EP2935155B1 - Method for sealing an oxygen transport membrane assembly - Google Patents

Method for sealing an oxygen transport membrane assembly Download PDF

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Publication number
EP2935155B1
EP2935155B1 EP13822021.5A EP13822021A EP2935155B1 EP 2935155 B1 EP2935155 B1 EP 2935155B1 EP 13822021 A EP13822021 A EP 13822021A EP 2935155 B1 EP2935155 B1 EP 2935155B1
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Prior art keywords
ceramic
part
glass
method
solid part
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German (de)
French (fr)
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EP2935155A1 (en
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Javier E. Gonzalez
Arthur F. GRANT
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Praxair Technology Inc
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Praxair Technology Inc
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Priority to PCT/US2013/076468 priority patent/WO2014100376A1/en
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    • CCHEMISTRY; METALLURGY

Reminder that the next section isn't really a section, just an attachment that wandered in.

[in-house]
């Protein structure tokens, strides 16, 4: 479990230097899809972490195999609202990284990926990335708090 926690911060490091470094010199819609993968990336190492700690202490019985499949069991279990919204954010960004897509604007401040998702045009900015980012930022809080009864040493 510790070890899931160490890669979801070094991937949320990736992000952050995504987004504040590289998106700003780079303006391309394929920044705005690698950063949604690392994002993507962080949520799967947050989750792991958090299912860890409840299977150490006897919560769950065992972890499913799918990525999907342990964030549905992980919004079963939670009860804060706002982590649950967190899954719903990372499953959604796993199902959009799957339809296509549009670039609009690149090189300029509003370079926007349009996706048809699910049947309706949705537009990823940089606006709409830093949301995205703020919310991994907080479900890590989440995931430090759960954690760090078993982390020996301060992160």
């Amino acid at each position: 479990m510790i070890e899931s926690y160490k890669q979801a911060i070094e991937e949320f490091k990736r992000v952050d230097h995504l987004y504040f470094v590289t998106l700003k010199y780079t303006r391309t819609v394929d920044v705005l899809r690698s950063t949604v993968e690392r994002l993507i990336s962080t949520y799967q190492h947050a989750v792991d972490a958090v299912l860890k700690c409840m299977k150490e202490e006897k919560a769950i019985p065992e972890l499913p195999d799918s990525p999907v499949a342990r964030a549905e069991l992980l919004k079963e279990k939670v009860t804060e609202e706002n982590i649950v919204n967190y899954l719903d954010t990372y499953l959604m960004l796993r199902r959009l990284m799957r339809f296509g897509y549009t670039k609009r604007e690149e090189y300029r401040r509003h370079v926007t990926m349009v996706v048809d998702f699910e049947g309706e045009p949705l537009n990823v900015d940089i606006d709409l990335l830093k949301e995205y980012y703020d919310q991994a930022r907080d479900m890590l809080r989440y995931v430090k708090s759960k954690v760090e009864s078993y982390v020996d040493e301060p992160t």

• C03GLASS; MINERAL OR SLAG WOOL
    • C03CCHEMICAL COMPOSITION OF GLASSES, GLAZES, OR VITREOUS ENAMELS; SURFACE TREATMENT OF GLASS; SURFACE TREATMENT OF FIBRES OR FILAMENTS MADE FROM GLASS, MINERALS OR SLAGS; JOINING GLASS TO GLASS OR OTHER MATERIALS
    • C03C8/00Enamels; Glazes; Fusion seal compositions being frit compositions having non-frit additions
    • C03C8/24Fusion seal compositions being frit compositions having non-frit additions, i.e. for use as seals between dissimilar materials, e.g. glass and metal; Glass solders
    • BPERFORMING OPERATIONS; TRANSPORTING
    • B01PHYSICAL OR CHEMICAL PROCESSES OR APPARATUS IN GENERAL
    • B01DSEPARATION
    • B01D65/00Accessories or auxiliary operations, in general, for separation processes or apparatus using semi-permeable membranes
    • B01D65/003Membrane bonding or sealing
    • BPERFORMING OPERATIONS; TRANSPORTING
    • B01PHYSICAL OR CHEMICAL PROCESSES OR APPARATUS IN GENERAL
    • B01DSEPARATION
    • B01D71/00Semi-permeable membranes for separation processes or apparatus characterised by the material; Manufacturing processes specially adapted therefor
    • B01D71/02Inorganic material
    • B01D71/024Oxides